Science and Engineering

News

08 March 2018

Within the first few minutes, the children’s eyes grow wide. The classroom hubbub quickly dies down.

As the presenter makes her first bold statement, kids lean forward in their chairs, transfixed by a new way of looking at science. Many have never seen it presented in such an exciting way.

Almost every day of the school year, this plays out as QUT’s Extreme Science Van takes its message of what can be achieved by studying science to Queensland schools.

The free workshops are led by QUT student ambassadors who also act as role models for young students.

Since it was launched in 2001, our Extreme Science Van program has become a ‘sellout’ success of QUT’s future-shaping schools outreach program.

The program is so valued by teachers that each year the Van is fully booked out by February for the rest of the year.

It kick starts a real interest in science, technology, engineering and mathematics (STEM) among students from prep to Year 12, and gives teachers extra tools they can use to inspire their students to embrace STEM subjects, which are quickly becoming essential life skills.

Importantly, the Extreme Science Van program focuses on schools in economically challenged areas and on disadvantaged students.

Several of the QUT ambassadors who lead the workshops are former students of schools visited by the Van.

They’re able to relate easily to the young kids, pointing to themselves as living, breathing examples of people who have been unable to see themselves attending university, but then finding a way to pursue their dreams and make good on their potential.

Last year alone, 11 500 primary and secondary students attended 430 Extreme Science Van workshops.

Teachers respond avidly.

A teacher at Tullawong State High School near Caboolture told our presenters:

‘You have just presented to the really hard, high-needs class, and I have never seen them sit quietly, let alone so captivated. You had them in the palm of your hand for the full 60 minutes.’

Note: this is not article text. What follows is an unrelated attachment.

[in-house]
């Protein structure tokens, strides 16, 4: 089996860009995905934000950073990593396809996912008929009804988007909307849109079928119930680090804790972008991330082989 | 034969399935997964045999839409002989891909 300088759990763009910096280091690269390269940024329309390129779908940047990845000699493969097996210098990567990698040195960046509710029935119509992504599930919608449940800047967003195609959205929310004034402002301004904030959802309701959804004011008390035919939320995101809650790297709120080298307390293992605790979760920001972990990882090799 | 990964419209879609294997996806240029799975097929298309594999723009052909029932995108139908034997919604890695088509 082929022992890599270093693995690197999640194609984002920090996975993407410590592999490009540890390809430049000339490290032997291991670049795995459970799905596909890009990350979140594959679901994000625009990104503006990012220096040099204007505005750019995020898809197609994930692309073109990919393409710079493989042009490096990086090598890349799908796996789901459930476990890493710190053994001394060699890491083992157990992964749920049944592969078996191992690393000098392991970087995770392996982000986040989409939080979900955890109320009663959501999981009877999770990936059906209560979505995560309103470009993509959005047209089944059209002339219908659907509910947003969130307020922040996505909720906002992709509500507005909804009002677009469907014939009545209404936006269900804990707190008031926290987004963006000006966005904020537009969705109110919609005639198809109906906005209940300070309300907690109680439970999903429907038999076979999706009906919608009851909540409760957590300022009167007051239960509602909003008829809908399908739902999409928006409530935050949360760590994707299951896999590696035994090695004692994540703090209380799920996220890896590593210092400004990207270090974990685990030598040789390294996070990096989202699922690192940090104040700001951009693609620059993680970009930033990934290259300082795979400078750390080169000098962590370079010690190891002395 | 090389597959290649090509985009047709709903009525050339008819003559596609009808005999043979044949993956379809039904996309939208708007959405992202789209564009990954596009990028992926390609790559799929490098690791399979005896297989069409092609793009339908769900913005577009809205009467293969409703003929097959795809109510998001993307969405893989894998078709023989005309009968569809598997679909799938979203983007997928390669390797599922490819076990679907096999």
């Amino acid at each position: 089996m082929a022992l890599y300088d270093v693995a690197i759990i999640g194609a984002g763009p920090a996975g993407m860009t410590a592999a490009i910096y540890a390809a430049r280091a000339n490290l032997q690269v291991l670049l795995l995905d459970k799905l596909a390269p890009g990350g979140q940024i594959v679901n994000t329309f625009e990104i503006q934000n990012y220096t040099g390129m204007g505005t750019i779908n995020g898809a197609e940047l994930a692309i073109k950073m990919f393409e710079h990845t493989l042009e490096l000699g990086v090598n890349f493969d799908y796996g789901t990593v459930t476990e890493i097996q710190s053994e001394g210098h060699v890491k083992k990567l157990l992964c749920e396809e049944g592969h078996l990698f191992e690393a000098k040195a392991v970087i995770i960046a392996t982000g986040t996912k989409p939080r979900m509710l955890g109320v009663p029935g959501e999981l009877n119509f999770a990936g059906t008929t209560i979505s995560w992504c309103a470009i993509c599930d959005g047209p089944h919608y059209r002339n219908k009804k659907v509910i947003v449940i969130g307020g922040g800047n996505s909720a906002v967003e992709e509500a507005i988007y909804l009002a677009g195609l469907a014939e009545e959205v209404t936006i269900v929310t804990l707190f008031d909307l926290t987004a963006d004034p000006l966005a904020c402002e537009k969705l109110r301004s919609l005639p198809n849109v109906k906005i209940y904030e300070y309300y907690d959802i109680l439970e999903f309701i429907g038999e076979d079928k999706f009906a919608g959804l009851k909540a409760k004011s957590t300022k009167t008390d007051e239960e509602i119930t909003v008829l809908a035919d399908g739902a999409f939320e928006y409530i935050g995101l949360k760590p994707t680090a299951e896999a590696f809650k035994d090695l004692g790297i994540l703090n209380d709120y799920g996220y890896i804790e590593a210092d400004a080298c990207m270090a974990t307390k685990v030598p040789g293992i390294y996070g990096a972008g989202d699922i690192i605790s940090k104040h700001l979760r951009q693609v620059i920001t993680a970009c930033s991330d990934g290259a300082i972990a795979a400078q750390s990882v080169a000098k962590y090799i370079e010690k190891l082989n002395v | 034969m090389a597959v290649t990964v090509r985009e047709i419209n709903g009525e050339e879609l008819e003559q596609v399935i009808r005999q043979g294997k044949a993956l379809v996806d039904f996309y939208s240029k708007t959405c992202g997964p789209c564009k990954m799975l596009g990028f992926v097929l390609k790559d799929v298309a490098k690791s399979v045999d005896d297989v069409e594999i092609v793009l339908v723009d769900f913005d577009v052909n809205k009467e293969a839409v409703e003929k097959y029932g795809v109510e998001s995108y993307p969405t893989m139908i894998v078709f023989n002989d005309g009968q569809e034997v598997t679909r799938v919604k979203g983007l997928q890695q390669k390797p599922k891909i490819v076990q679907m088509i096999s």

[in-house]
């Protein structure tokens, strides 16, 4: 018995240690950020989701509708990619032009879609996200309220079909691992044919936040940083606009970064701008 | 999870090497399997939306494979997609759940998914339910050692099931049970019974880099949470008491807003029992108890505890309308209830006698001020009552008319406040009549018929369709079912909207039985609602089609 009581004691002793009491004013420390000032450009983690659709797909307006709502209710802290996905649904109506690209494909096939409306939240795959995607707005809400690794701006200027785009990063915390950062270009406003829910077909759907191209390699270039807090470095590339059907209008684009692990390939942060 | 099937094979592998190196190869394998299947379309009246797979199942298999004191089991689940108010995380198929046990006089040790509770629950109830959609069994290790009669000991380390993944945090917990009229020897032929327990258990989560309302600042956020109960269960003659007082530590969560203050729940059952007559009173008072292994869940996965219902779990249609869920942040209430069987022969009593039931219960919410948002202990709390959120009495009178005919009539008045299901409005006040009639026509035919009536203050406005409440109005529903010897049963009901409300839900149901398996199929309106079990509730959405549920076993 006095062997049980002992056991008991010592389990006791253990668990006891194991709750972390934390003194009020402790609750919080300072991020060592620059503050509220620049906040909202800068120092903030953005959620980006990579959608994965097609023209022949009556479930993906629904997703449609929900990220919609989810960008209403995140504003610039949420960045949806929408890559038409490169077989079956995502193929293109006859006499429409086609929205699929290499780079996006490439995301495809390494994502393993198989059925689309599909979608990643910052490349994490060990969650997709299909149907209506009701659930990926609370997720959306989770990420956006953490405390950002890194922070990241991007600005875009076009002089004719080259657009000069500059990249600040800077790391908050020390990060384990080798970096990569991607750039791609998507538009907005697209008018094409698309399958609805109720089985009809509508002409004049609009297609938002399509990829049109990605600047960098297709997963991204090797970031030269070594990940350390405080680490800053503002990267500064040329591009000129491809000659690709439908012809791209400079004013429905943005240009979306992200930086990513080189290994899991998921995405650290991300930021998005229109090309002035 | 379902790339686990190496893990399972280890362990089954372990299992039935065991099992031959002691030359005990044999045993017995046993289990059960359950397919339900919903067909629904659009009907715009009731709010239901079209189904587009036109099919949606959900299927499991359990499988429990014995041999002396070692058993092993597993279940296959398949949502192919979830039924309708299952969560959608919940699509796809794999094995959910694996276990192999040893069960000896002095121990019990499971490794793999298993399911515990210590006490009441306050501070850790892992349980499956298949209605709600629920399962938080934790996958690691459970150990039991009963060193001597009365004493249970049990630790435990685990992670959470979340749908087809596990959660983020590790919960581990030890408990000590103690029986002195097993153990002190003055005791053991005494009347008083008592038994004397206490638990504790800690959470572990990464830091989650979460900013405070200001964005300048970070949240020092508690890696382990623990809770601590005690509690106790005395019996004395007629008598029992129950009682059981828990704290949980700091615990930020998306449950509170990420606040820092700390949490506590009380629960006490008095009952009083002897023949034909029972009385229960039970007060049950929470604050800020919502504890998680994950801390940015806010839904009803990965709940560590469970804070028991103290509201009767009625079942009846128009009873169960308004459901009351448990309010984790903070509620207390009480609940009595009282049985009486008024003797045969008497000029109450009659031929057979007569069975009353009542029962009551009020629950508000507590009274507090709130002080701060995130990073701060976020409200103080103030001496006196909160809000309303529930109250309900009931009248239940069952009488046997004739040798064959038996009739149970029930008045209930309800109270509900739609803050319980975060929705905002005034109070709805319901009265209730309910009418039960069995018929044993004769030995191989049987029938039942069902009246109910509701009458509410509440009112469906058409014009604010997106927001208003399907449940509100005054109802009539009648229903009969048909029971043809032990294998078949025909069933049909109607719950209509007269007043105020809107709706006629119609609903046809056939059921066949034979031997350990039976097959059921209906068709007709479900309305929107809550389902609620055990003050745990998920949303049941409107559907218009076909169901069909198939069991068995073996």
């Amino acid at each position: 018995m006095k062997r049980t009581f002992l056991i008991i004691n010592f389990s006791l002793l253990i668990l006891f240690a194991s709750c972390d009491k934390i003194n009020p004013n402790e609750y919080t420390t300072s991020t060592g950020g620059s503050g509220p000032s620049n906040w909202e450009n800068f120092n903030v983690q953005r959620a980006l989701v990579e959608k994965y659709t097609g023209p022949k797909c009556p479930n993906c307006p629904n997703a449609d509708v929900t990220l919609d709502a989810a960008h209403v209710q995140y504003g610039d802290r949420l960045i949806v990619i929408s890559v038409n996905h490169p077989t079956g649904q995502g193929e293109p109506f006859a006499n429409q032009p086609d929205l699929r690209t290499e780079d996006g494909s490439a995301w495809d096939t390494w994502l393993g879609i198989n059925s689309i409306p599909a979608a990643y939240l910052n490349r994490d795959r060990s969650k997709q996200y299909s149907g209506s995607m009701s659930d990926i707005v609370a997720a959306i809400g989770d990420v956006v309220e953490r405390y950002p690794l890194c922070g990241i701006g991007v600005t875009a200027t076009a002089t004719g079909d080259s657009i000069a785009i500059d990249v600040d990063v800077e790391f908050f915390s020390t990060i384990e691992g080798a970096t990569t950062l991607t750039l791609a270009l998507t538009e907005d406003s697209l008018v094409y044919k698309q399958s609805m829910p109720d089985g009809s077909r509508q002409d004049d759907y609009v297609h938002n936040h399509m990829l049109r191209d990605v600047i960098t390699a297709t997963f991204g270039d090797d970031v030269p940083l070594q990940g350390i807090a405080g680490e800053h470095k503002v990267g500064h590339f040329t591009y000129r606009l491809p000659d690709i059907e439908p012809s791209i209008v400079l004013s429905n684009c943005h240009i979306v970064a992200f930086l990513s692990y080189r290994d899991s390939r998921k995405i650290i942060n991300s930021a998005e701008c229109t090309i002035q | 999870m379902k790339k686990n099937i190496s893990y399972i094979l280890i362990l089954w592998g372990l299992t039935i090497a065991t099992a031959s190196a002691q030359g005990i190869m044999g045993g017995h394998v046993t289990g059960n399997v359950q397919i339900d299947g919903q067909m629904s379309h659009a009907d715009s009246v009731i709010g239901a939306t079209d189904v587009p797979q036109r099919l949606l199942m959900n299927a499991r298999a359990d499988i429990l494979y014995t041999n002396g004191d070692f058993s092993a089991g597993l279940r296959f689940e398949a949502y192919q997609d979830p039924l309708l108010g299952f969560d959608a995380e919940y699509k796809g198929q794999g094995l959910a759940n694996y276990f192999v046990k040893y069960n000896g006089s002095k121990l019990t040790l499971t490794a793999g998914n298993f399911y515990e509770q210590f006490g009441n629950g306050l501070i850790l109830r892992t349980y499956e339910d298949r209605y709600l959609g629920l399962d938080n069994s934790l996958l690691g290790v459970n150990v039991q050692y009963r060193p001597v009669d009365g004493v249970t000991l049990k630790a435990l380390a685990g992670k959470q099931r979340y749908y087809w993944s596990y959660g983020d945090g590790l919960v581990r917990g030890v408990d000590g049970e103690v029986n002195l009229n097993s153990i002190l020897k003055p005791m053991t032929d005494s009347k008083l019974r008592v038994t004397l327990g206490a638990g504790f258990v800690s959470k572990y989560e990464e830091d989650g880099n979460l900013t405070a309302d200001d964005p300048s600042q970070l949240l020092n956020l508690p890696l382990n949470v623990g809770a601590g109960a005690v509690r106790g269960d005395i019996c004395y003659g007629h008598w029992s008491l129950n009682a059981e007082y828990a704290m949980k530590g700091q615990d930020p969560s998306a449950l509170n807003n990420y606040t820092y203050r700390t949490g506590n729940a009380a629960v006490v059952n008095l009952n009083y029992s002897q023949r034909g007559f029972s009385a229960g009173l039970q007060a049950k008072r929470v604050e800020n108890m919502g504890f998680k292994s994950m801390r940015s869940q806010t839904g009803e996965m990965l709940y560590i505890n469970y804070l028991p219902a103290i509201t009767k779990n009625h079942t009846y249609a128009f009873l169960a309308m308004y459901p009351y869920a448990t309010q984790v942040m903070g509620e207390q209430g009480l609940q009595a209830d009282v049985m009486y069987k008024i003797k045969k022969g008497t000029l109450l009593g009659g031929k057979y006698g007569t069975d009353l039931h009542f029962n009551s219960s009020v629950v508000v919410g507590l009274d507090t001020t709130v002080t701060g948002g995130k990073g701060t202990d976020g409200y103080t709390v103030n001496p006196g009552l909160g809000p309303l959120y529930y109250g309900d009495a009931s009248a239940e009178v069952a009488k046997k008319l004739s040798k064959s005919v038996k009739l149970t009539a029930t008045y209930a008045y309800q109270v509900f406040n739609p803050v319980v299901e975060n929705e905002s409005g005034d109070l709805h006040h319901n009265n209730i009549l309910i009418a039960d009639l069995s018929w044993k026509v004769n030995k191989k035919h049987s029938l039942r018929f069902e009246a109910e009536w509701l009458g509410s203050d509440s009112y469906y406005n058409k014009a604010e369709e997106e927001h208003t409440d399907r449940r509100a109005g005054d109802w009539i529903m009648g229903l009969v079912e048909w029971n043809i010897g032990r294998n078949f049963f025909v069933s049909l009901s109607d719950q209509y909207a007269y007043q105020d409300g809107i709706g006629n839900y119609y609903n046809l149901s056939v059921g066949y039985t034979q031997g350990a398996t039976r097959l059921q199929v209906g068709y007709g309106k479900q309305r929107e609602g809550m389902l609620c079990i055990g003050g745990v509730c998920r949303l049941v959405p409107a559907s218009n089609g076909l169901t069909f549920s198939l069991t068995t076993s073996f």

Students too are genuinely excited.

‘What I learnt about what uni can do for you has made me now want to go to uni and expand my choices’, wrote one 13 year old after a session.

While the ongoing support of individual donors has made this remarkable program possible, it still needs a sizeable injection of funding to enable vital equipment upgrades and to keep the Van on the road in the long term.

Demand for the program outstrips supply but with more support we can take the Extreme Science Van to regions where schools aren’t currently able to access university programs that support students with determination, talent and curiosity to go further.

The real impact is felt by the students who experienced the program in years gone by and, against the odds, are now working and studying in STEM-related careers.

One student from a disrupted family background, whose father was unemployed long-term, participated in an Extreme Science Van workshop just a few years ago.

It inspired him to work hard at school and gain entry to mathematics at QUT, where he now works as an ambassador while concurrently being the main income earner and primary carer for his young siblings.

There are many stories as inspiring. The continued support of our wonderful donors will bring more of them to light.
 

Students from Banksia Beach State School taking part in the Extreme Science van program.

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